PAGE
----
While rushing to roll out remote work capabilities, many small to medium-sized businesses (SMBs) overlook vital security considerations. Now that working remotely has become the norm, users lose the protections of company firewalls, making IT security more critical than ever before.
The checklist below can act as a guide for SMBs to reevaluate remote readiness and prompts strategic decision making to ensure the integrity of company data, allowing staff to focus on production:
Communicate About Company Connectivity
- Enable cloud-based solutions for corporate communication, version control, and data backup. Consider saving documents to a backed-up location like the company server, cloud server or cloud sync application to avoid data loss.
- Consider hardwiring work devices into home modems, which can offer a more stable internet connection than WiFi. If working in practical proximity to a router and LAN connection port on the computer, connecting to the modem/router with a LAN cable can remove interference/signal drain as WiFi is shared among most home devices (Phones, OTT TV’s, Tablets, and more).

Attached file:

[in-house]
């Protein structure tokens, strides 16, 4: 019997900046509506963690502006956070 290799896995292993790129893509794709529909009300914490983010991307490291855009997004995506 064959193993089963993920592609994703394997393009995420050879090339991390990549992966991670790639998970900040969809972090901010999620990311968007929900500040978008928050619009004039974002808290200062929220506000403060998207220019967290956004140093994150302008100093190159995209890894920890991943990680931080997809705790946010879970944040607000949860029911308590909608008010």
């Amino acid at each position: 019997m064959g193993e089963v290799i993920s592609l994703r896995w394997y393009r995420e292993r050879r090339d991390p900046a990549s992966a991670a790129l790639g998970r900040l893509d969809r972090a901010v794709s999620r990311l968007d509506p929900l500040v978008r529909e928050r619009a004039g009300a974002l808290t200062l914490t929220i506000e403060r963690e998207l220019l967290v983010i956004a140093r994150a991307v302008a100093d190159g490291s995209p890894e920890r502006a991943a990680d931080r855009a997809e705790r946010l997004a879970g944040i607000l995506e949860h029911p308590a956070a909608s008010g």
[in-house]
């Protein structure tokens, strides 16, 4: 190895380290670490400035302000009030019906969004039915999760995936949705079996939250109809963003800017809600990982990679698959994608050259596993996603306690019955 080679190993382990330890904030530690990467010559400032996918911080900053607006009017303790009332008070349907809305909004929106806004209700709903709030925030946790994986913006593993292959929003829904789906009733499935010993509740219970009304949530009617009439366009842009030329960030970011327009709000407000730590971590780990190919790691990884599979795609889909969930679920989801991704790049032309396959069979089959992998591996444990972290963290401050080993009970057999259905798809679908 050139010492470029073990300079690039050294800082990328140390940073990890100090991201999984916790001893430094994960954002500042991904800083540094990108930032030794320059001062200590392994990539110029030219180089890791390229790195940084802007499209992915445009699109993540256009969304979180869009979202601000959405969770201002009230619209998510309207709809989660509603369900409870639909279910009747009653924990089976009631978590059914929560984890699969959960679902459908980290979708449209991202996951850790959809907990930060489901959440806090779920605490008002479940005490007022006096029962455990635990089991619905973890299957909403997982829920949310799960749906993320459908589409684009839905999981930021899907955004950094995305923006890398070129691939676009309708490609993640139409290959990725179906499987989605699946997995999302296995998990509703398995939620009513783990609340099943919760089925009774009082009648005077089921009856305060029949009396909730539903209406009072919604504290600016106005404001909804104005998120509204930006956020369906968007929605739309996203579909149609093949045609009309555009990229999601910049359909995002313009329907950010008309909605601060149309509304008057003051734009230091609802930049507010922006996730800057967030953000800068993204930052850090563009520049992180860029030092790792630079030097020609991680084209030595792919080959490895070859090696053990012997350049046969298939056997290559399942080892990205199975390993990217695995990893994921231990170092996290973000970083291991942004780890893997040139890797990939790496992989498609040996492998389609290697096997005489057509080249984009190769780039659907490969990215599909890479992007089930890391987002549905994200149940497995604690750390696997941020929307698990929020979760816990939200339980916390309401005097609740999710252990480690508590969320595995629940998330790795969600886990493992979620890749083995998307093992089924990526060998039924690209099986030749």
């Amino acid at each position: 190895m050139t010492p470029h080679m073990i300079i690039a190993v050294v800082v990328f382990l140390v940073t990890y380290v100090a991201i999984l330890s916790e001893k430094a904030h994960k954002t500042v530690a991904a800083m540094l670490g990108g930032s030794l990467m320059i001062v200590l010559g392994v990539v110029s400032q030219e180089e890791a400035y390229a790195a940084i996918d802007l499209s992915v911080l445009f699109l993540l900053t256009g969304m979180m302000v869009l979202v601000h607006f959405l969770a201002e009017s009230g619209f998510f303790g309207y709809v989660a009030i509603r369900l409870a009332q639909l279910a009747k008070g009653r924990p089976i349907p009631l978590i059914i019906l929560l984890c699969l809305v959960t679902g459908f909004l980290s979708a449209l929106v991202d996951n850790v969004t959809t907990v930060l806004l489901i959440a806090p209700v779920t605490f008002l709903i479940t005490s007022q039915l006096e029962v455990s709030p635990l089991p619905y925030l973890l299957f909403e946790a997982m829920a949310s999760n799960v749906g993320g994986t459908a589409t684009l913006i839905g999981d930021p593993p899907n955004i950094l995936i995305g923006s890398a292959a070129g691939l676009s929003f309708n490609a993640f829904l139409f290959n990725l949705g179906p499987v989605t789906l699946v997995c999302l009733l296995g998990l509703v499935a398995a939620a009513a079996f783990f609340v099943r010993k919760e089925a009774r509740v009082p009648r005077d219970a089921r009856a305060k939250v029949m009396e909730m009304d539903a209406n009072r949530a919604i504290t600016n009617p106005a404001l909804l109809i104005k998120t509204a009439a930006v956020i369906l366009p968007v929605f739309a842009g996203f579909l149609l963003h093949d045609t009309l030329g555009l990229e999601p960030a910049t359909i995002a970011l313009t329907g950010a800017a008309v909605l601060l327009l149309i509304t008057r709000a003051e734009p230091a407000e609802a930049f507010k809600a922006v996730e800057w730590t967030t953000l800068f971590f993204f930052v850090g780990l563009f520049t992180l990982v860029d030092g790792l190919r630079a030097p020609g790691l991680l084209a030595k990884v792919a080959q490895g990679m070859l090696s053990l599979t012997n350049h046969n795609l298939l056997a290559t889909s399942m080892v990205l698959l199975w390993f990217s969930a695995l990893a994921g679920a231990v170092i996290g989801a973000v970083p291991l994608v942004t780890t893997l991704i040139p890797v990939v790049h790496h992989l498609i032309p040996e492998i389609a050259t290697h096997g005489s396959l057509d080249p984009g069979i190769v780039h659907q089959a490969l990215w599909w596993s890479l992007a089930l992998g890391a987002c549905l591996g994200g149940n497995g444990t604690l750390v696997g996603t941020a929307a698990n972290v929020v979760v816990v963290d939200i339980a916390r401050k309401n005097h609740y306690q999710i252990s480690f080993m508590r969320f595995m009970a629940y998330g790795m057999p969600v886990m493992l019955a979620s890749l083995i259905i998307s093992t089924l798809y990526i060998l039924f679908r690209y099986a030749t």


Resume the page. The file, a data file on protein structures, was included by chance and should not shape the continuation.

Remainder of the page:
Secure Tech Systems with Tools & Staff Training
- Connecting company devices to outside internet networks can create attack paths for security threats. Installing endpoint protection on remote devices can protect a company’s computer network.
- Consider enabling multi-factor authentication (MFA) or security products for critical apps or email.
- Install a web security app to prevent users from visiting malicious sites.
- Conduct employee training on remote policies and best practices with the following basic security knowledge: